NGOs still not convinced by APPs long-term fiber supply plans

JAKARTA ( - A newly-released report by 12 international and Indonesian NGOs continues to request clarity as to the long-term fiber supply plans of Asia Pulp and Paper (APP)'s existing and new mills.

The report demonstrates that APP, one of the world's largest pulp and paper producers, has been unable to convince NGOs that its operations will not pose a significant risk to natural forests and peatlands in the future, especially once its new mill begins operations later this year.

The report urges APP to release credible and verifiable long-term fiber supply plans as soon as possible for its new mill, the OKI mill located in South Sumatra, as well as its existing mills.

On top of this, the NGOs also appeal for APP to reveal key information about which risks may affect the productivity and sustainability of the pulpwood plantation concessions that will be supplying plantation fiber in the long-term to APP's mills, both new and old.

These appeals have been growing increasingly loud, in particular since the 2015 peat fires which burned almost 295 thousand hectares of APP-linked concessions situated in South Sumatra, nearly 90 thousand hectares of which were acacia planted blocks.

It is truly remarkable that APP can build one of the worlds largest pulp mills, with a capital investment approaching US$ 3.0 billion, without releasing a detailed long-term wood supply plan for public review and independent verification," Christopher Barr of Woods & Wayside International, told in an email statement (Apr 21).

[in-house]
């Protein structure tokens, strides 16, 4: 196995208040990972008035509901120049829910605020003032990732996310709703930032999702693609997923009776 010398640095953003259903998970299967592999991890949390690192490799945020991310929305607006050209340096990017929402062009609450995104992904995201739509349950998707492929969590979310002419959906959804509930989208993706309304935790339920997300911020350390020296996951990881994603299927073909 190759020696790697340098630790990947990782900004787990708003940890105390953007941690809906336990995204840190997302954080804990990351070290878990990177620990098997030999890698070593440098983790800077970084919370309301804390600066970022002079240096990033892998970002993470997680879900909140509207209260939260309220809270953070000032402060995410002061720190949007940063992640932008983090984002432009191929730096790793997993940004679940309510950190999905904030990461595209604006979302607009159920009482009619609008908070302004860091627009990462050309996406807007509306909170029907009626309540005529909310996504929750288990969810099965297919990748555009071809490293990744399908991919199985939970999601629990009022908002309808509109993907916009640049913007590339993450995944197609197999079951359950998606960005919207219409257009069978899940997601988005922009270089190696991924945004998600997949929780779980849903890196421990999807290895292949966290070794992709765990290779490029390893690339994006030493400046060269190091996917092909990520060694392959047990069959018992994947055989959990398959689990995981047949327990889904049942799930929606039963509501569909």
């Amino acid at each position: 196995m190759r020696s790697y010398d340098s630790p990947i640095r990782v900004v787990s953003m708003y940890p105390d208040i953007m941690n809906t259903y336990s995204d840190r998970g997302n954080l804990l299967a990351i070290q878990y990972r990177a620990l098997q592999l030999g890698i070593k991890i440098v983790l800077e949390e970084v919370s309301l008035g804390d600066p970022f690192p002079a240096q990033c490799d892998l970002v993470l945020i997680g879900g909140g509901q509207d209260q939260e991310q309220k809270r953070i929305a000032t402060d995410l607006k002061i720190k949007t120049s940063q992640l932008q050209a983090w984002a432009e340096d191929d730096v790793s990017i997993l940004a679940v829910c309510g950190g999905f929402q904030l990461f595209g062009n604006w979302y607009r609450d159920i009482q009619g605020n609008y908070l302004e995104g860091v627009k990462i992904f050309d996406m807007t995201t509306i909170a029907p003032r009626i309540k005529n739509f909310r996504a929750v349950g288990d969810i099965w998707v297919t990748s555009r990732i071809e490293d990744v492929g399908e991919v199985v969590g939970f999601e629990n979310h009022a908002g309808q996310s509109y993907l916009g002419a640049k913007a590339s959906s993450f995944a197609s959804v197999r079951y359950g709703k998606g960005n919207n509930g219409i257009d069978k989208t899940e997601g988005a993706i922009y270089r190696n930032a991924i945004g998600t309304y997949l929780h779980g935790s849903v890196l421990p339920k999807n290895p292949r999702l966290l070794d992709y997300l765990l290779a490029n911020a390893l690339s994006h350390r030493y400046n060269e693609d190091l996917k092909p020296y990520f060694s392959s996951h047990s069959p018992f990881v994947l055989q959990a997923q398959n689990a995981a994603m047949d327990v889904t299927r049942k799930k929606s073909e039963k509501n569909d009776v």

Chris, as he is known, pointed out that, while APP claims to be showing unprecedented transparency, it has yet to disclose critical details about where the OKI mill will source the wood fiber it needs to operate at projected pulp capacity levels, especially if the mills capacity is 2.8 million tons per year.

These concerns seem justified, as even if APP's established planted area in South Sumatra experiences moderate - or even high - growth, it is thought that the company will still not have enough plantation fiber to feed the OKI mill with its potential production capacity of 2.8 million tons per year.

The report shows that even under a high-growth scenario, APPs established planted area in South Sumatra falls over 200,000 hectares (net) short of what OKI mill will need to operate at 2.8 million tons per year. And if the plantations achieve only medium growth, the existing planted area will likely fall short of what OKI mill needs by over 340,000 hectares, Chris, a longstanding observer of APPs operations, explained.

In a press release responding to the report, the pulp and paper giant emphasized that it remained committed to implementing its forest conservation policy, stressing that it would not be developing any new pulpwood plantations in High Conservation Value (HCV) areas, High Carbon Stock (HCS) forests and peatlands.

However, on exactly this point, one of the recommendations included in the report is that APP be transparent in explaining, among other things, how many HCV, HCS and peatland areas, which are not allowed to be developed, are located in pulpwood concessions belonging to its suppliers, including those areas afflicted by the massive 2015 land and forest fires. The report goes even further, asking APP to reveal this information to stakeholders without delay, something APP has failed to do thus far.

Meanwhile, in response to concerns that it will lack plantation fiber for feeding its OKI mill, APP declared that it always matches pulp production to the availability of fiber supply.